There are a million and one things students can do to benefit themselves. Many of those things are morally upright. However, as it turns out, Generation Y is almost completely unethical in how they go about their education. The amount of students who admit to acts of deceit and cheating at some point during their academic career is a whopping seventy-five to ninety-eight percent, as depicted by education-portal.
According to the article, in the 1940s, only twenty percent of students would admit to committing such an act.
Now, the question is a matter of if in the nineteen forties, people were simply more shameful of their unethical behavior, or have the ethics of students and peers changed dramatically from the days of the 1940s?
Of course, since only twenty percent of people answered honestly in the 1940s, there is no way to know. From the information given, we can simply conclude that Generation Y is a group of cheaters, who cheat to pass their courses and also get ahead of the game.
What is to blame for the behavior of students? Education.com depicts that the main reasons for cheating are perfectionism and a fixed-mindset, rather than one that wishes to grow. With the demand of education as a necessary good for our future growth and incomes, is it any wonder that students are beginning to do what it takes to get where they want to go? Regardless of why, it is still unethical though.
Studies have also shown that teachers have been following this trend as well to meet standards set by No Child Left Behind. Many times, teachers have profound influence over students. If they are showing these trends in their work ethic, it does not help Generation Y understand that cheating is socially unacceptable.
When it comes down to it, though cheaters will fundamentally grow (esp. get through high school and possibly college), they are doing a disservice to themselves as they will not be ready for the workforce and career fields because of their fixed mindsets. Teachers are doing a disservice to students if they are unable to teach efficiently enough to pass standards set by law and are just trying to hold onto their occupation for monetary safety.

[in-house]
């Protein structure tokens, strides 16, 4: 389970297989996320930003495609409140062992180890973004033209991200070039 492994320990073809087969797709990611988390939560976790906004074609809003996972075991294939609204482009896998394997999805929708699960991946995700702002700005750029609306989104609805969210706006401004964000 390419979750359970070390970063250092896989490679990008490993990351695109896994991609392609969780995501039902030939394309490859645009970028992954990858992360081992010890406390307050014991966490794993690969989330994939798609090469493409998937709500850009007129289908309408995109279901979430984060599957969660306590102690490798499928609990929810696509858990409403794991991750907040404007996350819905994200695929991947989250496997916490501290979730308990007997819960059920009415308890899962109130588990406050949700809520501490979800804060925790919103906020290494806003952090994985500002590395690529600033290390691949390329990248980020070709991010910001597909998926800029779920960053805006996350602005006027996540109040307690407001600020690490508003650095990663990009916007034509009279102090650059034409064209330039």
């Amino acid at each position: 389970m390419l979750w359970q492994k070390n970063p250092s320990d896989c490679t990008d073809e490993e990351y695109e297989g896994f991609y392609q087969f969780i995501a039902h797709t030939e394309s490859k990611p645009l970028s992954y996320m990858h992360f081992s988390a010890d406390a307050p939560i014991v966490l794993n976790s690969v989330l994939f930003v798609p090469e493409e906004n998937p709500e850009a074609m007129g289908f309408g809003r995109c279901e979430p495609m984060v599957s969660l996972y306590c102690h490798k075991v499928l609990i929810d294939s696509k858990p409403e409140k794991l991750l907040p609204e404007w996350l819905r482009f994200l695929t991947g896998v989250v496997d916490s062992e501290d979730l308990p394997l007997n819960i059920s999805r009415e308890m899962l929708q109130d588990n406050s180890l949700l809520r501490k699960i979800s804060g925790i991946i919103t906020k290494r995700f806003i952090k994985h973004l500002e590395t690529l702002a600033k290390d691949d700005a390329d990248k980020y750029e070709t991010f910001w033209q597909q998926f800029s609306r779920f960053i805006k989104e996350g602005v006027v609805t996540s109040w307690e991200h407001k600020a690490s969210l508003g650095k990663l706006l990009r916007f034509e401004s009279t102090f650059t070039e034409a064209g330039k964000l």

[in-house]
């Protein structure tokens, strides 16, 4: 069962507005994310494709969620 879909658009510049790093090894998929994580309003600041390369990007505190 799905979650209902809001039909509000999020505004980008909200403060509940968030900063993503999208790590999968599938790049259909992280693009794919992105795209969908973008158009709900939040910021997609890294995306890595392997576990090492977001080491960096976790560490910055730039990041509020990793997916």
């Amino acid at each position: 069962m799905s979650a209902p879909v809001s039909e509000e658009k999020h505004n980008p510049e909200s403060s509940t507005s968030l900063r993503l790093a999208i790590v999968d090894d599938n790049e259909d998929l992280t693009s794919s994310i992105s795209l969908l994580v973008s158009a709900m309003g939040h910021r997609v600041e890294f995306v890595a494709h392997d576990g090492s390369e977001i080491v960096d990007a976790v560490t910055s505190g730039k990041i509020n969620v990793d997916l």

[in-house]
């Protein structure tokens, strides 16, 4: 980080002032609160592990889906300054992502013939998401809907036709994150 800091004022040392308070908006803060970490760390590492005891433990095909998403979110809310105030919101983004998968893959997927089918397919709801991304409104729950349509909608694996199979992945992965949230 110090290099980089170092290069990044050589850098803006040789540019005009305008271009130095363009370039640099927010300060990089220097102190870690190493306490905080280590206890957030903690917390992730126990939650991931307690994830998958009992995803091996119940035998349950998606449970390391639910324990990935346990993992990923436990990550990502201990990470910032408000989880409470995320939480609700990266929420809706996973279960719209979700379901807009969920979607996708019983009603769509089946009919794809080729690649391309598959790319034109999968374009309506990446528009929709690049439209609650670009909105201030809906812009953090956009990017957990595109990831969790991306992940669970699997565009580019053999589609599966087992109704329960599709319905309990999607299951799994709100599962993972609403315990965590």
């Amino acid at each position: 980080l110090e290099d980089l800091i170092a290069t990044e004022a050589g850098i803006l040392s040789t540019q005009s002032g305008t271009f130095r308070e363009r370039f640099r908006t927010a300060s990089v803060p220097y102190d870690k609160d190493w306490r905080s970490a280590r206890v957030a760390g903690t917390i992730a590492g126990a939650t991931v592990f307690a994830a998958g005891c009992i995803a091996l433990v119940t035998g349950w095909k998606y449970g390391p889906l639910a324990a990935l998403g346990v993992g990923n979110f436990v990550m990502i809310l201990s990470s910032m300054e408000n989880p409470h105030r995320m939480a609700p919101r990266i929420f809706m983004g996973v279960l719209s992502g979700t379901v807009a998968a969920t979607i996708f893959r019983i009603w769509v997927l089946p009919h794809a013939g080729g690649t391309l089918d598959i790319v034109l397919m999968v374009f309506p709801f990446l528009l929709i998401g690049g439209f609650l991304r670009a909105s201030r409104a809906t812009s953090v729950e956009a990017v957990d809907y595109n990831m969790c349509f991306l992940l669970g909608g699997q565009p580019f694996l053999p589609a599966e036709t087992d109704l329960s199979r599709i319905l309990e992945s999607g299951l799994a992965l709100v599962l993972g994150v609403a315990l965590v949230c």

To stop cheating, as it would take a miracle to bump up student’s methodologies for themselves. Once they are set on their mindset of cheat to pass or cheat to get ahead, there is not much society can do to change their minds besides reprimand them for it.
For example, the University of Central Florida has taken measures to stop cheating, as depicted by the NY Times. They don’t allow gum in testing rooms, and proctors are encouraged to record the student’s timing and redirect a camera to focus on them as they do their test.
Nonetheless, we will never be able to stop cheating. Students cheated in the 1940s, and students will continue to cheat long past our deaths. It is saddening to think that students are able to get away with such unmoral practices and even go as far as to get a college degree from it.